I’ve been sitting here, staring at a blank screen and blinking cursor for several minutes now, trying to figure out how and where to start writing this entry. Partly, it’s because I am near-stupid with fatigue, and partly it’s because I just got a whiff of something vaguely mildew-ish as I was walking down my hallway and I can’t stop thinking about it. I’ve been getting these faint whiffs on and off for awhile now, and even after thorough investigations that may have involved my crawling on the floor and sniffing the floor and baseboards like a bloodhound, I am unable to find the source of said smell. It just wafts through the air at random times like some spirit sent to torment me.
A friend has suggested that since my house is on a raised foundation, it could be that water is somehow getting under the house and not draining properly, and this is what’s causing my issue. This seems a very likely possibility to me. It also seems like a complicated and expensive one. I don’t even know who I would call to address this. So for now I am pretending that this issue doesn’t exist and it will magically resolve itself if I just ignore it enough, which I am successful at about 70% of the time. Then the whiffs come and I am sent into a tailspin of anxiety and re-tracing my options until I come to the same conclusion that I can’t (or don’t want to) deal with it right now.
Strange smells are not the only thing complicating my writing practice. In the last month, I have made some small progress in my novel revision and even managed to knock out a couple drafts of poems, but the two words that could best describe my writing practice lately would be “sparse” and “sporadic.” This is mainly because I started a new school year the last week of August and am back to working 9-hour days. This might not seem that momentous considering lots of people work 9-hour days, but for me it kind of is because by the time I get home from said workday, I am often a wreck–physically exhausted and usually experiencing a modest to significant amount of pain. Which means my brain isn’t working so well either. This is partly because teaching English at a public high school with large classes (typically between 35-40 each) is an extremely time- and energy-consuming job. But it’s also because of something else that I’ve been doing my best to ignore and pretend doesn’t really affect me. I have fibromyalgia, and with every passing year–especially the last couple years–it’s become almost impossible to ignore. The whiffs are getting stronger.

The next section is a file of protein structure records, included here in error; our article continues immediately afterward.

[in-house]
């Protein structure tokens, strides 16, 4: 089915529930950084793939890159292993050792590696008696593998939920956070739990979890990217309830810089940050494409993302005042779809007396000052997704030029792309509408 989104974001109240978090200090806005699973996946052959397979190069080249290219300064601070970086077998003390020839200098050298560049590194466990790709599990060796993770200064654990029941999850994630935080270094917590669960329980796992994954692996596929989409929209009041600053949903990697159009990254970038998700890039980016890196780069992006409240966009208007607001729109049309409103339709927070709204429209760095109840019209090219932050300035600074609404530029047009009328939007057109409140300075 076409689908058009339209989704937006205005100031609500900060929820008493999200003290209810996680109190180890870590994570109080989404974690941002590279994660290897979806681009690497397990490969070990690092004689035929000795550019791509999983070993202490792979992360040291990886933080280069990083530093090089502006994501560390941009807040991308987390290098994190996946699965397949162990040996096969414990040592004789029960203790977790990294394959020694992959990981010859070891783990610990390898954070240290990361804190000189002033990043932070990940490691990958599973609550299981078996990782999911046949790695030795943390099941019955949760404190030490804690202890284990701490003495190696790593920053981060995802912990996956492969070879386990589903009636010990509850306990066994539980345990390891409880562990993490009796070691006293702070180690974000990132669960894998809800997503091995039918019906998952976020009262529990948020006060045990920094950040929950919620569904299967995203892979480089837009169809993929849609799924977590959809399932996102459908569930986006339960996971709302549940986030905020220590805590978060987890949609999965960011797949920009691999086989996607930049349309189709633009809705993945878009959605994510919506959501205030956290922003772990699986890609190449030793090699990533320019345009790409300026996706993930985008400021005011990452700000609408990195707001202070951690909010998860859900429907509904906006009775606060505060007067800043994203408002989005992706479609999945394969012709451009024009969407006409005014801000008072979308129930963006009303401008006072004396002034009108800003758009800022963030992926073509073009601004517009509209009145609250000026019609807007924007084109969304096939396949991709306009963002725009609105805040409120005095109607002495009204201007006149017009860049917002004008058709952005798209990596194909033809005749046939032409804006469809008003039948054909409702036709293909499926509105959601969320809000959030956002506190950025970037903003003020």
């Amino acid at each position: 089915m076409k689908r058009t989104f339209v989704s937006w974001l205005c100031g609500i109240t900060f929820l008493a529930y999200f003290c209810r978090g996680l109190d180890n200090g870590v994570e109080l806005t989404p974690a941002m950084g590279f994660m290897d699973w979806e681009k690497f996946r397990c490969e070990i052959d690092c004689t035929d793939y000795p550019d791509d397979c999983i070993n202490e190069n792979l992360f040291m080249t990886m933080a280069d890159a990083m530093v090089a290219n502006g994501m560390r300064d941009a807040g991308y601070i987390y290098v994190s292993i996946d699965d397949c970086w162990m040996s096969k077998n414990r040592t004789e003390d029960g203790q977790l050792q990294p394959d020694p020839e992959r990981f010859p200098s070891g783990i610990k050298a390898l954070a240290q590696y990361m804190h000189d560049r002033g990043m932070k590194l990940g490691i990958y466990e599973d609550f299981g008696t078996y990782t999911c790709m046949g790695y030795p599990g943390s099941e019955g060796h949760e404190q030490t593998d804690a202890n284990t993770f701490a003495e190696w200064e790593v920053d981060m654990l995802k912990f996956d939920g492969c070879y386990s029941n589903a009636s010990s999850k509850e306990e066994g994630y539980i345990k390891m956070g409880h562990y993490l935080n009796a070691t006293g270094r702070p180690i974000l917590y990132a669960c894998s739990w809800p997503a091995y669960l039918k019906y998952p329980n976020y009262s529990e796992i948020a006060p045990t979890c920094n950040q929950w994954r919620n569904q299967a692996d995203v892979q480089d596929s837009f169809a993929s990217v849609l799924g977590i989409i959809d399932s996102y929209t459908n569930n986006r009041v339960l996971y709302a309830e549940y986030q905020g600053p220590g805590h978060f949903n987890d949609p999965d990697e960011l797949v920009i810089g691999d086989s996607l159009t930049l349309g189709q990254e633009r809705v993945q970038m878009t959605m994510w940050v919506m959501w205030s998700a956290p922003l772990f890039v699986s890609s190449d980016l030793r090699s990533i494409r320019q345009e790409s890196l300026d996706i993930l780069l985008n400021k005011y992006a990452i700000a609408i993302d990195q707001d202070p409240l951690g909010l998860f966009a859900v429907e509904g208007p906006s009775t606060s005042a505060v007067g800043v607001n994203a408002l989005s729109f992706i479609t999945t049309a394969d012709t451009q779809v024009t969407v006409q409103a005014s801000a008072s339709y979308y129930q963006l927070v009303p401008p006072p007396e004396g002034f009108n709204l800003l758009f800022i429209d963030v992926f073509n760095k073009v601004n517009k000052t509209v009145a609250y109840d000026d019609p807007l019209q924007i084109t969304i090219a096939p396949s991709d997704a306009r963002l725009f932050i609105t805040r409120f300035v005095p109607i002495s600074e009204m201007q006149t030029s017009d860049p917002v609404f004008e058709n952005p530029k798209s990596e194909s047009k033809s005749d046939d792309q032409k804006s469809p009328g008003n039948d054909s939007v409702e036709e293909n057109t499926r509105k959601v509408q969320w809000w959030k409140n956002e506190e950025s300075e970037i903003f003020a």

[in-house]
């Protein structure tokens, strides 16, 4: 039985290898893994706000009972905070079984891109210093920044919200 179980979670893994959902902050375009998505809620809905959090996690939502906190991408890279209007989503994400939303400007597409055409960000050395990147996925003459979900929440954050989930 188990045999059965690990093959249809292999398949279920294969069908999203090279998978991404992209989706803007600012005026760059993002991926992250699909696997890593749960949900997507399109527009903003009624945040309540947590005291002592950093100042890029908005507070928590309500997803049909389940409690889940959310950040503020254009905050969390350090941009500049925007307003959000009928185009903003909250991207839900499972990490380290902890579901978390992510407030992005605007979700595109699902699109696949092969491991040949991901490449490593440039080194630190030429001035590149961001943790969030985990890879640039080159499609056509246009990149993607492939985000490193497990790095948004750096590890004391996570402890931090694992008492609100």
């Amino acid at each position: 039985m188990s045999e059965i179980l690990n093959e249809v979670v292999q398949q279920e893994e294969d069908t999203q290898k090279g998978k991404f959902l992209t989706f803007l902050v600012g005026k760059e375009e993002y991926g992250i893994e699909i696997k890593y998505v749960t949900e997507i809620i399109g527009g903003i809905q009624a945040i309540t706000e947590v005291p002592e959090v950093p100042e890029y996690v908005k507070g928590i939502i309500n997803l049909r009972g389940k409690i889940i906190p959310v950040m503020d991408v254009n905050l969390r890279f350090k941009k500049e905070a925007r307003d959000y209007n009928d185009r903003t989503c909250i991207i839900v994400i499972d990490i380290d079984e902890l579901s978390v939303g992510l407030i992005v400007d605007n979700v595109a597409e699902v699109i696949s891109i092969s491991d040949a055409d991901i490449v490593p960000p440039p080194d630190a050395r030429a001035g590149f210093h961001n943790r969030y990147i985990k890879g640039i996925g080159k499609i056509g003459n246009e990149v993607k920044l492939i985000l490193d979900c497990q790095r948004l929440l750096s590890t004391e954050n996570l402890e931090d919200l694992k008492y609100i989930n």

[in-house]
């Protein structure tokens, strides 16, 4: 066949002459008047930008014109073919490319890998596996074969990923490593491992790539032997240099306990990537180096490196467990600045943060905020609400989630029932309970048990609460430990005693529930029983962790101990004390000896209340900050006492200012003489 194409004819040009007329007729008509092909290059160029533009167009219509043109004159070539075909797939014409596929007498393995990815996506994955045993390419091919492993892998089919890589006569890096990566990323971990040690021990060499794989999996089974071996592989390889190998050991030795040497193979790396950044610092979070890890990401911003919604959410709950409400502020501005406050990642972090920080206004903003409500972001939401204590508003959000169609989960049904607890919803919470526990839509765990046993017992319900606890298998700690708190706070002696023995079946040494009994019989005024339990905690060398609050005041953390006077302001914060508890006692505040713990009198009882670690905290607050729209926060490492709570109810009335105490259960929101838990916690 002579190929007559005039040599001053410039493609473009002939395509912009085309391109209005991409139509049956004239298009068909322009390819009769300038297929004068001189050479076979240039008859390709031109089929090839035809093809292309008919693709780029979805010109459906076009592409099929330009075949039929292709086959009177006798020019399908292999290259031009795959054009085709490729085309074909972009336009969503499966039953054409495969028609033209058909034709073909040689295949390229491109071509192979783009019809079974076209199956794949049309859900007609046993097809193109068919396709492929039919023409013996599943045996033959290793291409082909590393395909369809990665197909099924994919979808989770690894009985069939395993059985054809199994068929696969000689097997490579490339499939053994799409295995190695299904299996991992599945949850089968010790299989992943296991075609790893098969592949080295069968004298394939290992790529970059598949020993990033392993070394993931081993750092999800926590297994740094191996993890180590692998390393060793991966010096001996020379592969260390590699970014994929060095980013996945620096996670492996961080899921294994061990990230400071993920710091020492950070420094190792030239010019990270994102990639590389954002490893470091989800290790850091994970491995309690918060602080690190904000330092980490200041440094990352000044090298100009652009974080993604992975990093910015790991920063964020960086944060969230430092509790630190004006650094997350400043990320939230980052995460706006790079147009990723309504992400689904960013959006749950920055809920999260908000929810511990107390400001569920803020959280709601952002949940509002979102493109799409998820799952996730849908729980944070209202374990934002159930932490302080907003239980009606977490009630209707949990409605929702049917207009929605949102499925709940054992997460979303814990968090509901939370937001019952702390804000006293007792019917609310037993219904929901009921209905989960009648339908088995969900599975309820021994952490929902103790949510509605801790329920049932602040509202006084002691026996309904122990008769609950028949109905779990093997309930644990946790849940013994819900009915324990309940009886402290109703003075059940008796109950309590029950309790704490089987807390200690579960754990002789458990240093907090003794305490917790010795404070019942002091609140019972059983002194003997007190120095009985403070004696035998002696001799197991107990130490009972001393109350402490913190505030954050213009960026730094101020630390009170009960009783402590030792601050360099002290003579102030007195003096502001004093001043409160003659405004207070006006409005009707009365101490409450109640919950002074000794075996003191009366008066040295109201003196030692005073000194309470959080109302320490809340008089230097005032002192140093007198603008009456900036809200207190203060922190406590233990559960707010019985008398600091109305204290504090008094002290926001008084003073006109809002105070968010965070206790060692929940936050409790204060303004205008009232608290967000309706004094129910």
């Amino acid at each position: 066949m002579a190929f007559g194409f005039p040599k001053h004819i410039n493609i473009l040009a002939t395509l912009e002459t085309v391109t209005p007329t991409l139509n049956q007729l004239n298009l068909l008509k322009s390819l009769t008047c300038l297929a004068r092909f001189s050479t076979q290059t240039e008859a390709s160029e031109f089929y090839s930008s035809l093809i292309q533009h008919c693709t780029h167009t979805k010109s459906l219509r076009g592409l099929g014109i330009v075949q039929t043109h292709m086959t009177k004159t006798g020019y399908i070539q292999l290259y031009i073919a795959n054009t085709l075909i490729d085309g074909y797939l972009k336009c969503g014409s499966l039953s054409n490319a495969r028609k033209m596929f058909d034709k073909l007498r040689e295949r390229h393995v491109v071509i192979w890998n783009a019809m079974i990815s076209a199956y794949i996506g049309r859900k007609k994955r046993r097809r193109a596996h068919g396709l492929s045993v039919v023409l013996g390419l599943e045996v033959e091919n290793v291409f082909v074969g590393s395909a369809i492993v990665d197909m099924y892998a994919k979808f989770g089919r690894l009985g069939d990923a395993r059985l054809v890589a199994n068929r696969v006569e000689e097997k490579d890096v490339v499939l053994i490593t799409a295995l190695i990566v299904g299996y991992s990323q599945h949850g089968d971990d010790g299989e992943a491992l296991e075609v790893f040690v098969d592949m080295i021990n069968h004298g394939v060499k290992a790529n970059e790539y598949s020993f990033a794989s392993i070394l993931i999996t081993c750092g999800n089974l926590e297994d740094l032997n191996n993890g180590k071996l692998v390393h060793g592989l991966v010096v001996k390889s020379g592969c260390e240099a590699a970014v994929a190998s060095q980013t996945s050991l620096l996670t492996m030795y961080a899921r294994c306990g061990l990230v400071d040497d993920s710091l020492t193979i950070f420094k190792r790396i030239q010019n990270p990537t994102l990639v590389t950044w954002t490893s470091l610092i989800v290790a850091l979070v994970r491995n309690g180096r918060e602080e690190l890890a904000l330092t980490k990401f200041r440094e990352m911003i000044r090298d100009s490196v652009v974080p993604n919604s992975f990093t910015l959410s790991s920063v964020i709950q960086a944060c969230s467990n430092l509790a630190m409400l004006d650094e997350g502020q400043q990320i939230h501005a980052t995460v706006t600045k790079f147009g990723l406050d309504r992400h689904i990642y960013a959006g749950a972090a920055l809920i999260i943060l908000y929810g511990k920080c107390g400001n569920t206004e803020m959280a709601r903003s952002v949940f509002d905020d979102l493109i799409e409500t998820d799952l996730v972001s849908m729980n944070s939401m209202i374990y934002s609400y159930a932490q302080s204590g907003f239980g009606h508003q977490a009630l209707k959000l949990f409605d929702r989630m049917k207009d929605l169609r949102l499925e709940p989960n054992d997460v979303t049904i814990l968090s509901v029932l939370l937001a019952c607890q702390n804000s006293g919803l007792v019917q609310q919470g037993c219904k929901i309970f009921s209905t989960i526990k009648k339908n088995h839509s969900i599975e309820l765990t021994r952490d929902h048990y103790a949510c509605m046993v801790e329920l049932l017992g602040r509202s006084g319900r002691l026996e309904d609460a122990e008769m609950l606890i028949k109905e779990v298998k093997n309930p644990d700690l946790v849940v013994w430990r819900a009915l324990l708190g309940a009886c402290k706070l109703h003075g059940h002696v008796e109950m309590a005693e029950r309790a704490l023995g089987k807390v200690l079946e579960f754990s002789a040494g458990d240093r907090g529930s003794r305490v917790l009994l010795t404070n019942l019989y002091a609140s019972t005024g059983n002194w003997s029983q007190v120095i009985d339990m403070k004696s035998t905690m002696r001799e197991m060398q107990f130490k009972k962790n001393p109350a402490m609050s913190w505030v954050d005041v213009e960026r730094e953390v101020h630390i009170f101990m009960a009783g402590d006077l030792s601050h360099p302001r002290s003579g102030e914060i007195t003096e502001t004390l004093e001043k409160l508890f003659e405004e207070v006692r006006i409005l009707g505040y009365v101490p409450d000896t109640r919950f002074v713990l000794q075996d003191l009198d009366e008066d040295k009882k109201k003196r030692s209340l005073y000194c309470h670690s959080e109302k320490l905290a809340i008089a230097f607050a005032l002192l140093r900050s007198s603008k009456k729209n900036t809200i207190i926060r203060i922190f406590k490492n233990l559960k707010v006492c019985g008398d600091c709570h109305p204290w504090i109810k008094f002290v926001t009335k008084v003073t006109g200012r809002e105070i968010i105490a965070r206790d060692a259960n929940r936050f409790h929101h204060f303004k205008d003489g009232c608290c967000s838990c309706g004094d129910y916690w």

I’ve heard all the same stories everyone else has about writers who have juggled crazy lives, working multiple jobs and/or raising multiple children, all the while carving out time to write at 4:00 in the morning or working late into the night and surviving on 4 hours’ sleep in order to pursue their passion. The message is, if you want it badly enough, you can make it happen. This is true in many ways, and because of this mostly true idea, I have been wracked with guilt. If I really wanted to write regularly, I would make it happen. Ergo, I must not really want it. But I do. It makes me incredibly sad when two or more days go by and I haven’t done any writing/revision. It’s depressing. I pine. And then I clobber myself with the conviction that I must not want it enough or really be serious about writing or I would be making it happen.
But being a good teacher these days (which is also something I have a passion for) uses me up to the point where I come home some evenings so tired that I have to really think about whether it’s worth expending the energy to take the pre-washed lettuce out of the bag and put it into a bowl. Which leads me to this profound and probably already-obvious-to-everyone-else conclusion: sometimes wanting something isn’t enough. Sometimes you can truly love and long for something and life circumstances just don’t allow it.
Oddly enough, this is a relief to me. It means I don’t have to keep feeling horrible about feeling horrible. It means that instead of trying to strive for some impossible and unachievable perfect balance, in which I am doing all the work necessary to be a good teacher AND to be a good writer AND taking care of my house AND overcoming my physical limitations through sheer force of will, I can have some bad days. I can start to come to terms with the reality I’m living in and focus on what does work even with my limitations. What I am able to achieve even though it’s not as much as I might like. And, most importantly of all, I can truthfully claim that writing is deeply important to me, even if some weeks all I can manage is a half hour on Saturday.
This is hard, because most days I still want to do it all. But sometimes, I just can’t.